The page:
Security is an interesting topic. Yes the DBA is responsible for the security of the database systems, but ultimately it is a collaborative responsibility between the DBA and the Developer. With the Developer being responsible for the security model within the database and the DBA for the infrastructure. I remember when there were many heated discussions about the DBA saying no and being the gatekeeper. In my experience that part of the role has evolved and we have achieved that collaborative state which we should be in.

The range of options for securing systems has not really changes that much in that we can use an external authentication provider such as Active Directory or IAM, or one which is part of the database platform. I remember the perceived insecurity of SQL authentication compared to AD authentication, when in reality the insecurity was not with SQL Server but the insecure practices of storing and using the username and password for applications. One system I worked with had the username and password embedded in the page source for a web page… With the advent and development of secret management systems which can be integrated with applications this problem has largely gone away and it becomes a choice of which option has the lower management overhead.

I would talk about advances for encryption of data via Always Encrypted or similar, but that is where the collaborative aspect kicks in and quite frankly that is the developer choice to implement and use. Much like the use of roles, views, functions, procedures, etc. within the database. Ideally we as the DBA just need to drop an account into a role and walk away.


Performance is an interesting topic, this is the aspect which has changed the least over the years in my view. We will still get told the system is slow, be given vague information, and told the make it faster. We still have to follow the same process of troubleshooting, the only real thing that has changed with the move away from on-premises systems is that we now have a lot more instrumentation and telemetry built into the platforms so we actually have historical performance data to look at. Whereas previously we had to roll our own or buy something like Redgate SQL Monitor.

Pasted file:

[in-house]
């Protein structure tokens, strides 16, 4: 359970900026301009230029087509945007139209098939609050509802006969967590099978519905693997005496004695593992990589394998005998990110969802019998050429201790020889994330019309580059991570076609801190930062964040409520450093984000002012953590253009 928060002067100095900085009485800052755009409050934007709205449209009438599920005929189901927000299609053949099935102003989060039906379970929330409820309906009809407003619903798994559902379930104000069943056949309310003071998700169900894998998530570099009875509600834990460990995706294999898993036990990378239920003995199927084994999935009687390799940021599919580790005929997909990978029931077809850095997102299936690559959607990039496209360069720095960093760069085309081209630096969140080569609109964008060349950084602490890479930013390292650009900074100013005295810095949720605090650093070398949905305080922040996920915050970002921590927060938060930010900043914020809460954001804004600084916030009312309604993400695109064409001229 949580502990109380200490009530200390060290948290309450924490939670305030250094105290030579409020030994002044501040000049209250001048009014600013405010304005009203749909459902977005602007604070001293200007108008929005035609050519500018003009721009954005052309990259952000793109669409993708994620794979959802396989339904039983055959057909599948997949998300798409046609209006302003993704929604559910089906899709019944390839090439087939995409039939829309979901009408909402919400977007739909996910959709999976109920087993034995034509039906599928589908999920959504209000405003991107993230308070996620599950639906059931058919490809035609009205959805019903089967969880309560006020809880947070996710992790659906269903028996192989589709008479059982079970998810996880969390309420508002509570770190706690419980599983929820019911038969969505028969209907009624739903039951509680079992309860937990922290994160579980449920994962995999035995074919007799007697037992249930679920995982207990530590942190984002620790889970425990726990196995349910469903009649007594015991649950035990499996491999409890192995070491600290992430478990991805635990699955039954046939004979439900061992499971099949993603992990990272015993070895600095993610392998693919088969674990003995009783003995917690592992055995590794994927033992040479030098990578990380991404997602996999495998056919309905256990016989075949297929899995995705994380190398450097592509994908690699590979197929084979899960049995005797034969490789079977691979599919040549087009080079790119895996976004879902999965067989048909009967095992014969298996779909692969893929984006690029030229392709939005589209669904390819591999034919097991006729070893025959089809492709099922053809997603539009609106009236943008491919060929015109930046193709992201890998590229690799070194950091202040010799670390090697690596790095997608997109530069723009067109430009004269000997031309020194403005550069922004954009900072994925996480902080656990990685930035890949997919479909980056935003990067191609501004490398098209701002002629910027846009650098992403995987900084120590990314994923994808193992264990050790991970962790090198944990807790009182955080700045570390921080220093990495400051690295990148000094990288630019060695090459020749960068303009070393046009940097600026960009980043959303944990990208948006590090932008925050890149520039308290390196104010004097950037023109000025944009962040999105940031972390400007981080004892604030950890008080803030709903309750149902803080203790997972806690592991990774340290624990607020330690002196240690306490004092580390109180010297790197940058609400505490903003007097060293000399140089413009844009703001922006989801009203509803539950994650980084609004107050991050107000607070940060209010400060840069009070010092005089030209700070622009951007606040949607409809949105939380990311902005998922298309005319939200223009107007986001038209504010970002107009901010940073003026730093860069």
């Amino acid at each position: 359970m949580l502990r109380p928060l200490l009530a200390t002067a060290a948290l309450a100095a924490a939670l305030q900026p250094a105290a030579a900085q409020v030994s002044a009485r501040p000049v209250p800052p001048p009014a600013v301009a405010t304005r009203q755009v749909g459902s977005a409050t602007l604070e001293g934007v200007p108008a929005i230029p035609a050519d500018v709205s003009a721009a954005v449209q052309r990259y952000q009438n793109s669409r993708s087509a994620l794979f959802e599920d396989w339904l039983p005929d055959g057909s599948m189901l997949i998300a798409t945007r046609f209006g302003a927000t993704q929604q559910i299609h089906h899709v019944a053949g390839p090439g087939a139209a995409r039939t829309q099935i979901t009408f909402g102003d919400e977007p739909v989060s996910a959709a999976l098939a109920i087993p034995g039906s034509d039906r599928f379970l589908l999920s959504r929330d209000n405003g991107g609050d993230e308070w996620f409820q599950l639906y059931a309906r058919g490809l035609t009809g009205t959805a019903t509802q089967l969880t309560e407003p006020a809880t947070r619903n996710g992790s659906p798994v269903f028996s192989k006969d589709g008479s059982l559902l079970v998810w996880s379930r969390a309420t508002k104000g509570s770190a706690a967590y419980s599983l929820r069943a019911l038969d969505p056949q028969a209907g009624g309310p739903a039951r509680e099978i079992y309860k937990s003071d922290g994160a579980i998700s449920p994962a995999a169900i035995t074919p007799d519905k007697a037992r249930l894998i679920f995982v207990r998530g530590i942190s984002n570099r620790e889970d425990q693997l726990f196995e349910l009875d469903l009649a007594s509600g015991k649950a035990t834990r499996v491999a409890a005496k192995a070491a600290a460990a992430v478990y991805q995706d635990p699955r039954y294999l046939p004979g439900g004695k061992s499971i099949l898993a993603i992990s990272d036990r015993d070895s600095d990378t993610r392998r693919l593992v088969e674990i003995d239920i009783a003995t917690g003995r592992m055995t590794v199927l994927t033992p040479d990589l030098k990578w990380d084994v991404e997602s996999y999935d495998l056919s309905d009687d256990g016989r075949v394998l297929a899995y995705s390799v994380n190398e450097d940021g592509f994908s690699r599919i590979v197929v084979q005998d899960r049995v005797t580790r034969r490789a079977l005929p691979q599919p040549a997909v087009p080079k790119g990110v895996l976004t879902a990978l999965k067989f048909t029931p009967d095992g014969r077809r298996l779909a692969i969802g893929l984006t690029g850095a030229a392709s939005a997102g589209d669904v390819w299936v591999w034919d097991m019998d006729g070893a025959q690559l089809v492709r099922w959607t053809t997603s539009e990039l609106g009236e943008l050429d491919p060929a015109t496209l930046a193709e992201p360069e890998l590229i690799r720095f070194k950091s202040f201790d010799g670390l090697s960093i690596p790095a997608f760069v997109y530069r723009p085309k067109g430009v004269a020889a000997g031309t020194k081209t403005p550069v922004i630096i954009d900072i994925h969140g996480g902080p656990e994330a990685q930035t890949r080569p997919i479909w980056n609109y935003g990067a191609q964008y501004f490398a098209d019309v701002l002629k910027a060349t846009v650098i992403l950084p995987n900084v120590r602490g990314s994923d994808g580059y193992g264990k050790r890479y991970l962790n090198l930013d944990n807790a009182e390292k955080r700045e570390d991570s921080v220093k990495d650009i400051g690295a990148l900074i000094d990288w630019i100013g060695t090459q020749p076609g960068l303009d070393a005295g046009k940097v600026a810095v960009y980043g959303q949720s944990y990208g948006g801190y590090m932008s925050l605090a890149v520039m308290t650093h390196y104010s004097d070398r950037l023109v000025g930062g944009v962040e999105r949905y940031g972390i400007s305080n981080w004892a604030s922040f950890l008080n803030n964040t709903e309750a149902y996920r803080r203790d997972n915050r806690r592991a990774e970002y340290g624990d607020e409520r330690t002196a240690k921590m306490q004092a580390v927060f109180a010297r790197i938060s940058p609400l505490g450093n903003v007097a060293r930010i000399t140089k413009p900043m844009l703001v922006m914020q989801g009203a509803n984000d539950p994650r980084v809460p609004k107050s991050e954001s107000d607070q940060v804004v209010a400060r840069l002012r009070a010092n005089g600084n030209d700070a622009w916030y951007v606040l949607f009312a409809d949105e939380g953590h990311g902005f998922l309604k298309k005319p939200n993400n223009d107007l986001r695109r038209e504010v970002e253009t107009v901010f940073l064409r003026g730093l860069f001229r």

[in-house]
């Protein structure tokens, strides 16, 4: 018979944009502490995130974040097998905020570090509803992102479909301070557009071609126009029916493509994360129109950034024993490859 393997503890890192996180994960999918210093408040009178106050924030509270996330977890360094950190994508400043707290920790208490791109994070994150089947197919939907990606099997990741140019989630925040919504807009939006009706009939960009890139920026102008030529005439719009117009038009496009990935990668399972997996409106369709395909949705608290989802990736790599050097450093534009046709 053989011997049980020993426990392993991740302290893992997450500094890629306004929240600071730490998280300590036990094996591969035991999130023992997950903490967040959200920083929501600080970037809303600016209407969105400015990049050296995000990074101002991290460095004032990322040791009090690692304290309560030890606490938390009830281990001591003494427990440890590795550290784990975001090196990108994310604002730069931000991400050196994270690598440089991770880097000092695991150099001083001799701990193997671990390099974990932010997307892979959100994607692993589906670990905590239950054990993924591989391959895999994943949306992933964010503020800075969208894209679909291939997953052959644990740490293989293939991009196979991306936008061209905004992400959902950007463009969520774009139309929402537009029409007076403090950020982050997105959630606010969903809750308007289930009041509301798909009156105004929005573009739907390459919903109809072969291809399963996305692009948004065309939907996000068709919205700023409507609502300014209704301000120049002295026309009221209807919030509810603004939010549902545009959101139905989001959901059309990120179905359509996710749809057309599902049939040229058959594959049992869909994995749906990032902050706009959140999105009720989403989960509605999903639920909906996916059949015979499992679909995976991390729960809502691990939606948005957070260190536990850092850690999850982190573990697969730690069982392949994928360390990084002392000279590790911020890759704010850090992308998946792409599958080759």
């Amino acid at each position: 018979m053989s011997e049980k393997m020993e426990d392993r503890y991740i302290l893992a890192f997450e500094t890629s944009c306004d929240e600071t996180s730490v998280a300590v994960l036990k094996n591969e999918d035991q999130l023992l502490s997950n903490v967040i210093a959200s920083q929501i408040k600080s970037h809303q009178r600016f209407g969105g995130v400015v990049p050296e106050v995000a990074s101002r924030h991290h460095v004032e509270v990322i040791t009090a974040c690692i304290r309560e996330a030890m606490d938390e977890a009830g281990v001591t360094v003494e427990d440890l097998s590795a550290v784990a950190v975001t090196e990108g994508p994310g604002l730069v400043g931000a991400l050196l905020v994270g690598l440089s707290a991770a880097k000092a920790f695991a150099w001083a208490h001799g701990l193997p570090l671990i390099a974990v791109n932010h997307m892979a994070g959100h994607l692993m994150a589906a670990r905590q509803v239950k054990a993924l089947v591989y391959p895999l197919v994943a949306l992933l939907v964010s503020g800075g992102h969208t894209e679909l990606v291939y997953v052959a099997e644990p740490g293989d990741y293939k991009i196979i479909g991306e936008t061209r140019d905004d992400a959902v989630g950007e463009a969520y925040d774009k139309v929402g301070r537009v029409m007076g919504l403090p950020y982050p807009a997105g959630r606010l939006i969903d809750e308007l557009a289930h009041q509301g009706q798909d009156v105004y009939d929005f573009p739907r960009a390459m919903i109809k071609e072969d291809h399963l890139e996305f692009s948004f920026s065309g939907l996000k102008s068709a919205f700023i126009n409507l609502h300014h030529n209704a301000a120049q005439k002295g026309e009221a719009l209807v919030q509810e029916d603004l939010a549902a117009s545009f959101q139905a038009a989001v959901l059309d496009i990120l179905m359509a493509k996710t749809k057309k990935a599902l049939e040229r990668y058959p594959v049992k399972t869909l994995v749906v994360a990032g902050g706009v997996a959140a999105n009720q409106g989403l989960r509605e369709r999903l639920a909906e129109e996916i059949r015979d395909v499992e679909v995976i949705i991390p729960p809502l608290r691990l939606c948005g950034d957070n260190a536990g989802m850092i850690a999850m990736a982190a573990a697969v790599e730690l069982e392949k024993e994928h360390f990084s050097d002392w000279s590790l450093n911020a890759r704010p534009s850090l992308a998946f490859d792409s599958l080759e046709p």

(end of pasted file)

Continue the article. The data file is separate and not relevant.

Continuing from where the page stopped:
Ultimately it is still a case of finding the bottleneck out of Compute, Memory, Storage, or Network and then figuring out how to optimise it so the bottleneck moves but an acceptable level of performance is achieved. The rise of MPP systems over time like Hadoop, Spark, Redshift, or Dedicated SQL Pools has meant that query performance tuning has got a little more complex because of needing to understand how wide Vs narrow operations can result in data movement between processing nodes. But again, it is still a resource consumption Vs availability question.

One aspect of performance which has really started to come to the fore is that of cost. In a world where we are charged by the CPU on premises, or by the CPU time in the cloud it is paramount that our systems are efficient. I recently read the book “End of Abundance in Tech” by Ben DeBow which really dives into how workload efficiency can have a tangible impact on the cost of our data platforms when everything is chargeable. As someone building and managing data platforms if I can tune the workload so that it costs less then I can clearly demonstrate to my customer or employer of the impact I am having in a way they will clearly understand.


Thanks for sticking with me on this topic, it’s something that I can discuss at length as I have a lot of thoughts on the topic.

I firmly believe that a good DBA is worth their weight in gold, and that the key skills around making sure that systems are available, secure, and perform should be part of every data professional’s toolbox. I’m really interested to see how the cost optimisation side of data platform administration grows, because it’s not cheap these days and we can’t simply throw hardware at a problem if we don’t have any hardware.

I would also encourage anyone working with data that they expand these core skill areas. Whether you are a full stack developer, or a low-code/no-code developer, these will help you build and manage better outcomes and deliver value for the stakeholders who buy or use your work.